by Patch O'Furr
Coming soon at Dogpatch Press – a Q&A with the author of Ponyville Confidential: a History of My Little Pony.
Sherilyn Connelly is a journalist local to the Bay Area Furries. She gives them supportive notice in publications like SF Weekly. Now her first book is coming from McFarland publishing. Ponyville Confidential will dig deep into culture while being a fun read for everypony. (I’m told there are some parts specifically about furries.) If you like the show and can give support back to Sherilyn, please visit the book’s Facebook page and give a ‘like’ right now!
I have only seen 6 or 7 episodes of My Little Pony: Friendship Is Magic, and they were great. Even with low experience, it makes me want to share some thoughts before the Q&A. This is more personal than about the show or the book.
Growing up with cartoons.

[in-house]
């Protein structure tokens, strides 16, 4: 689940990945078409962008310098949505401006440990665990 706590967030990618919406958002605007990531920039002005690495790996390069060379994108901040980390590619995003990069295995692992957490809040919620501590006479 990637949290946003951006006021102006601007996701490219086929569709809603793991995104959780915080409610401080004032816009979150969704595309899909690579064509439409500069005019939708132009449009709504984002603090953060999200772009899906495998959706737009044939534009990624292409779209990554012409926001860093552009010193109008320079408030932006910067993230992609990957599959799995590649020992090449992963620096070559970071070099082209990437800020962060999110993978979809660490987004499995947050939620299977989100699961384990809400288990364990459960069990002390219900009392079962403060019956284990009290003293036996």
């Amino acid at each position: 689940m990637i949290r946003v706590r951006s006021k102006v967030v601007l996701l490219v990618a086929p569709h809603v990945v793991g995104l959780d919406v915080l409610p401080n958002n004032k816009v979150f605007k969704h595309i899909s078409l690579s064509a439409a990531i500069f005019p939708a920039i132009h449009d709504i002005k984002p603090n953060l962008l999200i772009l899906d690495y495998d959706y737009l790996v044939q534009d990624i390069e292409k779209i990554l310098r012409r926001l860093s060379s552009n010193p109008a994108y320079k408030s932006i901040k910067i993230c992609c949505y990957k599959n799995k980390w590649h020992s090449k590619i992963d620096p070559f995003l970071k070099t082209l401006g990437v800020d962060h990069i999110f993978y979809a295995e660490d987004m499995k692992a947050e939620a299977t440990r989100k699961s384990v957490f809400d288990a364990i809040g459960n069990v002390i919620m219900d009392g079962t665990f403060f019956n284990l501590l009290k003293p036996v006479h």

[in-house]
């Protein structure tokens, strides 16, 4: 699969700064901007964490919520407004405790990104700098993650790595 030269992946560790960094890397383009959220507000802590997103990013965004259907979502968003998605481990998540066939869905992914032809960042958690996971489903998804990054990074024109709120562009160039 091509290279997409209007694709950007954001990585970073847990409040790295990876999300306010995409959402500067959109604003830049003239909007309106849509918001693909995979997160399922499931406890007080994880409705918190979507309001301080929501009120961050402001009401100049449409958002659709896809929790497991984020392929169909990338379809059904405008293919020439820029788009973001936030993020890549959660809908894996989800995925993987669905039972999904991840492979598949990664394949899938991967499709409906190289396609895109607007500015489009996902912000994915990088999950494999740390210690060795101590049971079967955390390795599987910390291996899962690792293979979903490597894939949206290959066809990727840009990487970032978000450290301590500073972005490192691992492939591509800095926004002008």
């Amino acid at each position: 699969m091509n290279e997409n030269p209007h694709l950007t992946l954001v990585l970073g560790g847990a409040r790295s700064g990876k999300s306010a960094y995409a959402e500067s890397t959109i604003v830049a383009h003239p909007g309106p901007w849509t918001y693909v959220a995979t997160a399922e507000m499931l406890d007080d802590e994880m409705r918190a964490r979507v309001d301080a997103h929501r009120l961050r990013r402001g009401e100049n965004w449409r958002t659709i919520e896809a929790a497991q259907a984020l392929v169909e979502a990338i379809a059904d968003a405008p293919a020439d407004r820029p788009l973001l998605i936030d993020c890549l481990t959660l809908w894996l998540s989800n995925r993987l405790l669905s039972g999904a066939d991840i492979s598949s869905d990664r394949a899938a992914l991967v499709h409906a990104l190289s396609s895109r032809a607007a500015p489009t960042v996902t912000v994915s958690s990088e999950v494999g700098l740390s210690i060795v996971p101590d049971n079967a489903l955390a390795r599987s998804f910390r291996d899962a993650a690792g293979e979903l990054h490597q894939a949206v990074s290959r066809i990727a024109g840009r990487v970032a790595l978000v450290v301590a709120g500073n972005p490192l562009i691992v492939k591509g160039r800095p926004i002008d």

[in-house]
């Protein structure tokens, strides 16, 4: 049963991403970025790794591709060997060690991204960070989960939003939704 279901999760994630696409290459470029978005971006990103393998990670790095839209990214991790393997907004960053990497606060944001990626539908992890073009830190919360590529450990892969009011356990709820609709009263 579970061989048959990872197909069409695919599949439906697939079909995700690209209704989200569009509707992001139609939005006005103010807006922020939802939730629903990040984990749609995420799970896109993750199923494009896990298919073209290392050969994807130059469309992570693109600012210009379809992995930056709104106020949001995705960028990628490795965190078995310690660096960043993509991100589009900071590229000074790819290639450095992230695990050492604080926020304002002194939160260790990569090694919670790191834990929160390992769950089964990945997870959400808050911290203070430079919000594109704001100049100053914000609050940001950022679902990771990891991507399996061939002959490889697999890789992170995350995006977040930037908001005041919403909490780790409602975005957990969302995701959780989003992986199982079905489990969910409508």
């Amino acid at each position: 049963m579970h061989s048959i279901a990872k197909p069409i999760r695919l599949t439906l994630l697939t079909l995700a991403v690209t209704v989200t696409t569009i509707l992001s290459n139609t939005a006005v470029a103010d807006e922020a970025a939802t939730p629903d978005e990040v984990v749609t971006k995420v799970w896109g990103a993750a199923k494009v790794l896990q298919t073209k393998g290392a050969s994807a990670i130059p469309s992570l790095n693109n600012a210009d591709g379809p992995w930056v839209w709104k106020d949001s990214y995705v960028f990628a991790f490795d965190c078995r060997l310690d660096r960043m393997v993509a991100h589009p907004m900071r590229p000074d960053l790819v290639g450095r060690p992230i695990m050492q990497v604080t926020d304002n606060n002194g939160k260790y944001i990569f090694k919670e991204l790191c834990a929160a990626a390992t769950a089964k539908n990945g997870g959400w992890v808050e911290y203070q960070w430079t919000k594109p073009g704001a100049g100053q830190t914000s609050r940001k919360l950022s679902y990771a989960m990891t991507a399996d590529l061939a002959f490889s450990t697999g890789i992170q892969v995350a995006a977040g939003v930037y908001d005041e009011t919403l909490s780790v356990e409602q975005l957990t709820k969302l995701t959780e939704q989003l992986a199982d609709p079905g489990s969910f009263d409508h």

When I talked with Sherilyn, she described a double standard about audience gender. It’s a thesis in the book that when My Little Pony first aired in 1986, it was disrespected as a prime example of crass commercialism. They said it was all about selling toys. By comparison, similar toy-related “boy” shows, like Transformers, got a pass. “Girly” shows had extra stigma.
It gives me curiosity about my own puppyhood in the 1980’s, but parts that were a bit outside of my consciousness. I didn’t watch My Little Pony, and similar sparkly friendly shows like Rainbow Brite and Strawberry Shortcake. I experienced them being judged as sissy girly stuff, and they would make me do barfing noises. Instead I loved He-Man, G.I. Joe, and most of all the Transformers.
There was another kind of stigma with “boy” shows. Even if “girl” shows could be disrespected as trivial, they could still be considered inherently nice. But my favorites were judged as morally questionable. Parents were suspicious of indulging a masculine sense of adventure and danger, even with stories about justice. Action and “violence” would corrupt impressionable minds. It had to be policed to keep kids pure and innocent.